When you reach the half-century mark, it’s natural to feel a little nervous. Will I be able to keep working for another two or three decades? Will my friends all get married and have kids while I’m still single and childless?
Will I ever find love again after that disastrous first marriage? Okay, so maybe not everything is scary at this point in your life.
But there are some changes and questions that come with being 50: What does the future hold for me?
How can I stay healthy for as long as possible? And what about all those new aches and pains—how will I manage them?
AARP reports that the average woman at age 50 weighs between 150 and 160 pounds, needs smaller clothing sizes, has less hair on her head, less red blood cells, more fat in her thighs and abdomen, and less muscle mass.
In other words, things are going to change whether you like it or not; however, there are a number of things you can do now to help support your body as it grows older. Here are six supplements every 50+ woman should take:
One of the most significant changes that occur in women as they age is a reduction in bone mass.
This is because the body produces less and less calcium over time and also absorbs less of it from foods as we grow older.
As you know, calcium is essential for every cell in your body and helps prevent osteoporosis and broken bones; it also plays an important role in keeping your heart healthy.
The best way to keep your calcium levels high is to consume calcium-rich foods such as milk and yogurt, but this is not always possible. After 50, it is particularly important to supplement with calcium because, as we mentioned, it is difficult to absorb.
As you age, your body produces less vitamin D, and it is a tricky vitamin to get from diet alone.
Vitamin D plays an important role in bone density, immune function, and heart health, so it is important to keep your levels high.
Supplements can help you get the vitamin D you need to stay healthy, and, according to Harvard Medical School, studies have shown that vitamin D supplements can reduce falls and fractures in older people.
Omega-3 Fatty Acids
Your body needs a certain amount of omega-3 fatty acids, but it does not produce them, which is why many doctors recommend supplementing with these important nutrients.
Omega-3s help reduces inflammation, keep your heart healthy, reduce cholesterol levels, and improve brain health, among many other things.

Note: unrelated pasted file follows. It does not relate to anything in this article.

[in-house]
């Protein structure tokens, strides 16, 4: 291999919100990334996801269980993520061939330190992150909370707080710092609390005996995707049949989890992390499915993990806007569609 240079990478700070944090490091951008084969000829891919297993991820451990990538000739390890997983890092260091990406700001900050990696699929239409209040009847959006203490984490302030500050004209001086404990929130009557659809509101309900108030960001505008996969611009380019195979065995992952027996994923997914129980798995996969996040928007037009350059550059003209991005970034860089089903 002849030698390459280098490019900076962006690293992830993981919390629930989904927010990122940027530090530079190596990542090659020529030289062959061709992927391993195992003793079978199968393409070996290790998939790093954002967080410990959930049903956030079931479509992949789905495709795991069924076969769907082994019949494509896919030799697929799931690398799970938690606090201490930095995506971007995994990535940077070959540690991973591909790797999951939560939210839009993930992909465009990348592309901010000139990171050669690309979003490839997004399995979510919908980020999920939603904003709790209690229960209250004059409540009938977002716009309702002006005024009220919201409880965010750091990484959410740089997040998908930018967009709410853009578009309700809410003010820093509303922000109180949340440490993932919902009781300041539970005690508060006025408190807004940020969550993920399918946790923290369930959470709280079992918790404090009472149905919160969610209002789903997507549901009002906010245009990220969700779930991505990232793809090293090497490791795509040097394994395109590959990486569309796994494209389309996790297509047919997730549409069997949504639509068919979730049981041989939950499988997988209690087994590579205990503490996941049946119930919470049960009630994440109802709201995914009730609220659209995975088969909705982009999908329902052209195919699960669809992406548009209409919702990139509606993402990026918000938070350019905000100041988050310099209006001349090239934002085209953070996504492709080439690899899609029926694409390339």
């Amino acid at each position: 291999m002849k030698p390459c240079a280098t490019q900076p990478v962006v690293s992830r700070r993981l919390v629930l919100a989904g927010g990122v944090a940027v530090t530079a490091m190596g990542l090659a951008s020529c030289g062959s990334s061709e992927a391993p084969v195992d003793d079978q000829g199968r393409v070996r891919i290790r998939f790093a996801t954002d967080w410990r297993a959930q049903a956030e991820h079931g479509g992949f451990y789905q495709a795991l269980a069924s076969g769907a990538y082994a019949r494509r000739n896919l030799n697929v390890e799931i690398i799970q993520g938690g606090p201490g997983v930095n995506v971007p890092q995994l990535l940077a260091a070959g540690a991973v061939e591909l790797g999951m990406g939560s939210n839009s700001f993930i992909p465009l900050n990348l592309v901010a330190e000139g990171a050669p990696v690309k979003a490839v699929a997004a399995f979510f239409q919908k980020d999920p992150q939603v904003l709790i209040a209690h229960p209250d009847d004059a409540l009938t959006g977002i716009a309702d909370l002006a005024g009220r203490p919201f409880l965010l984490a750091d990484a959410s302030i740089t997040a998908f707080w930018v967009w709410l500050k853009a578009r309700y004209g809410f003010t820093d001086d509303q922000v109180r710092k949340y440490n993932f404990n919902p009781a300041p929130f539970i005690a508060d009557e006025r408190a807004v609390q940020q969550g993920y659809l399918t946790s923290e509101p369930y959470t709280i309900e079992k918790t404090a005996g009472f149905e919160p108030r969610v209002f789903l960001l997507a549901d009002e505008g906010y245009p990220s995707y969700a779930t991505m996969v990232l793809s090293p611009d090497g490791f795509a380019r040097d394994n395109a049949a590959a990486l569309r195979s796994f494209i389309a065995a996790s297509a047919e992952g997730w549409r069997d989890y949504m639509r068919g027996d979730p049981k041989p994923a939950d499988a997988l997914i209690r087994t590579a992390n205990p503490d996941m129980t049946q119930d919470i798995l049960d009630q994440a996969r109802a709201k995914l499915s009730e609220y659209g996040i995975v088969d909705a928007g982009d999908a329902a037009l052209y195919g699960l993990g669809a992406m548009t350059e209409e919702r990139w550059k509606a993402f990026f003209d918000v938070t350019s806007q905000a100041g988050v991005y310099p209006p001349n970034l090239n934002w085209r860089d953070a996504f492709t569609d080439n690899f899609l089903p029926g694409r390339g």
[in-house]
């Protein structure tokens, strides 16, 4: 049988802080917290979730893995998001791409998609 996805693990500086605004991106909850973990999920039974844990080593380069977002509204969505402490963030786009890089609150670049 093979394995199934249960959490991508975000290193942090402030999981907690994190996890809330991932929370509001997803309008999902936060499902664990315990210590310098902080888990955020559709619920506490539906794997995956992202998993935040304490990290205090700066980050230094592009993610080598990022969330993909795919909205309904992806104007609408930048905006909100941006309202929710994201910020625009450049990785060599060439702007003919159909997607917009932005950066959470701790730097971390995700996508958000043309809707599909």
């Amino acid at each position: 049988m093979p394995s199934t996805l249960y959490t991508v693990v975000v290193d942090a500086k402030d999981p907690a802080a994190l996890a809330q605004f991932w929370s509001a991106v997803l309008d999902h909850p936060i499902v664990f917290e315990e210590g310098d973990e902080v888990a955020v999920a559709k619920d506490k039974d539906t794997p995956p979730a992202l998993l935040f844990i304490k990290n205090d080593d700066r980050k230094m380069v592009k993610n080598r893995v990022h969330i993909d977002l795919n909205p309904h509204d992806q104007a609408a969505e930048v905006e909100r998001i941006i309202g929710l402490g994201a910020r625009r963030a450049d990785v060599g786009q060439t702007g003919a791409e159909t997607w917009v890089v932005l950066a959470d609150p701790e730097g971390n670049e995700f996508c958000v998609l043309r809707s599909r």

As you age, your body becomes less efficient at synthesizing omega-3 fatty acids from other nutrients, making supplementation essential.
The B vitamins are present in many foods, but we often do not get enough of them as we age.
These vitamins are essential for energy metabolism, keeping your nervous system healthy, maintaining your mood, and supporting your immune system.
Be sure to take a B-complex vitamin if you are feeling run down or experiencing muscle pain or weakness, as it could be a sign of low B vitamin levels.
As you age, your body’s ability to absorb magnesium decreases, and you may experience symptoms of deficiency such as muscle cramps, insomnia, and anxiety.
If you feel like you are always tired and sore, you could benefit from magnesium supplements. Studies have shown that magnesium supplements can help improve sleep quality, reduce anxiety, and reduce muscle cramping.
Bone-Supporting Nutrients and Minerals
As we mentioned above, the reduction of bone mass is one of the biggest changes that come with growing older.
Bone-supporting nutrients, such as vitamin K2, sodium, and magnesium, are essential for strong bones. If you are concerned about your bone health, be sure to take a vitamin K2 supplement.
You also should make sure you are getting enough calcium and vitamin D, which help build strong bones, and potassium, which also supports bone health.
In this article, we have covered six different supplements every 50+ woman should take. Calcium, vitamin D, omega-3 fatty acids, B vitamins, magnesium, and bone-supporting nutrients and minerals are essential for staying healthy and strong as you age. Be sure to talk with your doctor about whether they are right for you.